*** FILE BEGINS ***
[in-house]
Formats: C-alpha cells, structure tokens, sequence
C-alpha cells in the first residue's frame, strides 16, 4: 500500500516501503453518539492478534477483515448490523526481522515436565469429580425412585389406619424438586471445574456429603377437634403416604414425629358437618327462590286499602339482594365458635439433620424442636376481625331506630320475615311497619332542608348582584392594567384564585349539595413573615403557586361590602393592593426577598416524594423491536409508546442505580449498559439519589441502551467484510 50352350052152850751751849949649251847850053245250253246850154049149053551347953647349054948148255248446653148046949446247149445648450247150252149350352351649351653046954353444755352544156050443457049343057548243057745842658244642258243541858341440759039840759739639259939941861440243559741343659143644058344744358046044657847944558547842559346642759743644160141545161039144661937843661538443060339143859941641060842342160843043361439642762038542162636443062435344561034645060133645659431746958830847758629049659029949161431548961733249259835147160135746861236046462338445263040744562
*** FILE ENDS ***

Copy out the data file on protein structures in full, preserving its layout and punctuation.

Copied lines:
[in-house]
Formats: C-alpha cells, structure tokens, sequence
C-alpha cells in the first residue's frame, strides 16, 4: 500500500516501503453518539492478534477483515448490523526481522515436565469429580425412585389406619424438586471445574456429603377437634403416604414425629358437618327462590286499602339482594365458635439433620424442636376481625331506630320475615311497619332542608348582584392594567384564585349539595413573615403557586361590602393592593426577598416524594423491536409508546442505580449498559439519589441502551467484510 50352350052152850751751849949649251847850053245250253246850154049149053551347953647349054948148255248446653148046949446247149445648450247150252149350352351649351653046954353444755352544156050443457049343057548243057745842658244642258243541858341440759039840759739639259939941861440243559741343659143644058344744358046044657847944558547842559346642759743644160141545161039144661937843661538443060339143859941641060842342160843043361439642762038542162636443062435344561034645060133645659431746958830847758629049659029949161431548961733249259835147160135746861236046462338445263040744562